TYPED LETTER SIGNED by Winston Churchill to Max Beaverbrook
Framed With Two Vintage Lithographed Caricatures by David "Low"
(9 3/4 x 7 3/4 inches)
Churchill at Chartwell
A fascinating letter written by Winston Churchill on Chartwell letterhead, dated 16th July, 1937, to his close friend (and frequent antagonist), the newspaper baron Max Beaverbrook, soliciting "Max"'s research assistance on Churchill's essay profiling Lord Curzon for his forthcoming book, GREAT CONTEMPORARIES."My dear Max," [all in ink, in Churchill's hand]"I send you herewith the passage in Curzon about which you have so kindly helped me. I will send you the whole article as soon as I get another proof back. What you tell me makes everything quite clear and orderly."Churchill goes on to ask Beaverbrook a few further questions of clarification regarding the course of events that led to Curzon being passed over as Prime Minister in favor of Stanley Baldwin in 1923. "Would it be agreeable to you for me to say that I have these details about [former Prime Minister] Bonar Law from you, his closest friend and confidant at every stage, or words to that effect?" adds Churchill, before signing off, in ink, with just his initial: "Once more many thanks, Yours always, W."Churchill's original essay about Curzon had been published in Nash's magazine in January 1929 under the title "George Curzon." His correspondence here with Beaverbrook in advance of the publication of GREAT CONTEMPORARIES, suggests how much additional research went into improving many of these essays before their final appearance in the book. In the Official Biography Companion Volume V, Part 3 (Page 725), Sir Martin Gilbert reproduced this letter in its entirety as part of his discussion about Churchill's preparation of GREAT CONTEMPORARIES (in MAIN Volume V, page 865).The letter is in very good condition. It is here matted and handsomely framed with two original vintage lithograph caricatures of Churchill and Beaverbrook drawn by the great David "Low" as part of a portfolio of 20 Low caricatures of British literary and political luminaries published by The New Statesman on 1 May 1926.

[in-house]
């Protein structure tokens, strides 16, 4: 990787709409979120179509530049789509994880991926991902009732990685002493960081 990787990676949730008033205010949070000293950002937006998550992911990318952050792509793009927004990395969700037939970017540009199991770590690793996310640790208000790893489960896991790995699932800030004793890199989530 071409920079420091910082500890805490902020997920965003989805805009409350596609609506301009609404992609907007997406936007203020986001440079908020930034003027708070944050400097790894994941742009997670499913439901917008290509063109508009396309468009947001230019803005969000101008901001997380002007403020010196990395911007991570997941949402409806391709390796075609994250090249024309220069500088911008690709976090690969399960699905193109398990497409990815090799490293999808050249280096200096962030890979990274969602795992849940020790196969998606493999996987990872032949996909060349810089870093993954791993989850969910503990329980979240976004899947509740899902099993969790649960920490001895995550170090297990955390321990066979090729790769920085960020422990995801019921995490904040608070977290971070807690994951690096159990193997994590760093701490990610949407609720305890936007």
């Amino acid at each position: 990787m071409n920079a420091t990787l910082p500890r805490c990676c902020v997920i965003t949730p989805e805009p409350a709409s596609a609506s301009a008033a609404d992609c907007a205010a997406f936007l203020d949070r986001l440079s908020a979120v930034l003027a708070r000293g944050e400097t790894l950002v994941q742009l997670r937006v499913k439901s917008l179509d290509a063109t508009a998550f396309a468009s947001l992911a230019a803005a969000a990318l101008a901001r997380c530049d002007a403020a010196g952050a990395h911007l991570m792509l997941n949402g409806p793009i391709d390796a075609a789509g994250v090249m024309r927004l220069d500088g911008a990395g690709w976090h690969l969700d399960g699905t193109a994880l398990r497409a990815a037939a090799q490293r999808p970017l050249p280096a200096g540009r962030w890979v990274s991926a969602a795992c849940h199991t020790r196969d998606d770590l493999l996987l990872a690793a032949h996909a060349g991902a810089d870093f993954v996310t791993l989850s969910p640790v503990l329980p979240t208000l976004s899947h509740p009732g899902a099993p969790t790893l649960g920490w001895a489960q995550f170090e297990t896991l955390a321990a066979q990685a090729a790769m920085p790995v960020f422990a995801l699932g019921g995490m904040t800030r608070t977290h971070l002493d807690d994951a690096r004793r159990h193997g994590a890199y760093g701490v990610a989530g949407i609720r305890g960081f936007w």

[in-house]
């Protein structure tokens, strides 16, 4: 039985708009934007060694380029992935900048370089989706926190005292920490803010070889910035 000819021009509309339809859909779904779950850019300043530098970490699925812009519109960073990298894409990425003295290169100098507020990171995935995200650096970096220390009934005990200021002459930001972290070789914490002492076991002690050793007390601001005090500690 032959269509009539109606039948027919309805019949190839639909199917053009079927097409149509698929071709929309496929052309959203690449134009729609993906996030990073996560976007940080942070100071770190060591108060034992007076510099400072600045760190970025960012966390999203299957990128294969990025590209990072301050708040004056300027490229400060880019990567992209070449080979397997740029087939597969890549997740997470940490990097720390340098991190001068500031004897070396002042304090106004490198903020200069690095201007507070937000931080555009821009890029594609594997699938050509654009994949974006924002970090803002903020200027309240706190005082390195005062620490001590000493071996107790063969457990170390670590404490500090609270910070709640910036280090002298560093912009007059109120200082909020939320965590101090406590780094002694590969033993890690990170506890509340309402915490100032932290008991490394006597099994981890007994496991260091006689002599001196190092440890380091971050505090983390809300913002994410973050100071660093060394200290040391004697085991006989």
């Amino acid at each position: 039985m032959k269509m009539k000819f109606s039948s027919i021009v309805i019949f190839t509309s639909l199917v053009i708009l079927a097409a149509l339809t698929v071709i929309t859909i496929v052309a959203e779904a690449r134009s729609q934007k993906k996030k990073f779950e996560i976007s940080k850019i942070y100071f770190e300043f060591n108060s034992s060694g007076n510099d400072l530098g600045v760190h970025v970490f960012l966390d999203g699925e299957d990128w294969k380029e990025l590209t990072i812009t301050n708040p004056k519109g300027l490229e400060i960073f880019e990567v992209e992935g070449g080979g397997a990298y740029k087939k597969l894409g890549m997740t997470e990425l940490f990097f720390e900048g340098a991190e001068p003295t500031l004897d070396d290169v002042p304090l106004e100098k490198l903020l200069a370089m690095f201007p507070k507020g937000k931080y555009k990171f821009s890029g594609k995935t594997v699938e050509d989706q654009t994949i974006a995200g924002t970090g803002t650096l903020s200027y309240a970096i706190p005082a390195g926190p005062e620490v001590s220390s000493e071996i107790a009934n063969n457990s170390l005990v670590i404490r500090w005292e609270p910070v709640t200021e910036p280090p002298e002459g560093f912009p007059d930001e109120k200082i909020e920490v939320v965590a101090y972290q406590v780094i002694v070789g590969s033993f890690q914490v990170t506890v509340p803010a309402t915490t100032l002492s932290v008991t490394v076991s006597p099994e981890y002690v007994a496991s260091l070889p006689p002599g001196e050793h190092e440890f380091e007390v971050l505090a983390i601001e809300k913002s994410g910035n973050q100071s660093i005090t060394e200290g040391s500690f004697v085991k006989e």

Bibliographic numbers (in parentheses) are from Frederick Woods' original Churchill bibliography (Woods), as emended by Richard Langworth in his Connoisseur's Guide; and from the new, greatly expanded Churchill bibliography by Ronald Cohen (Cohen).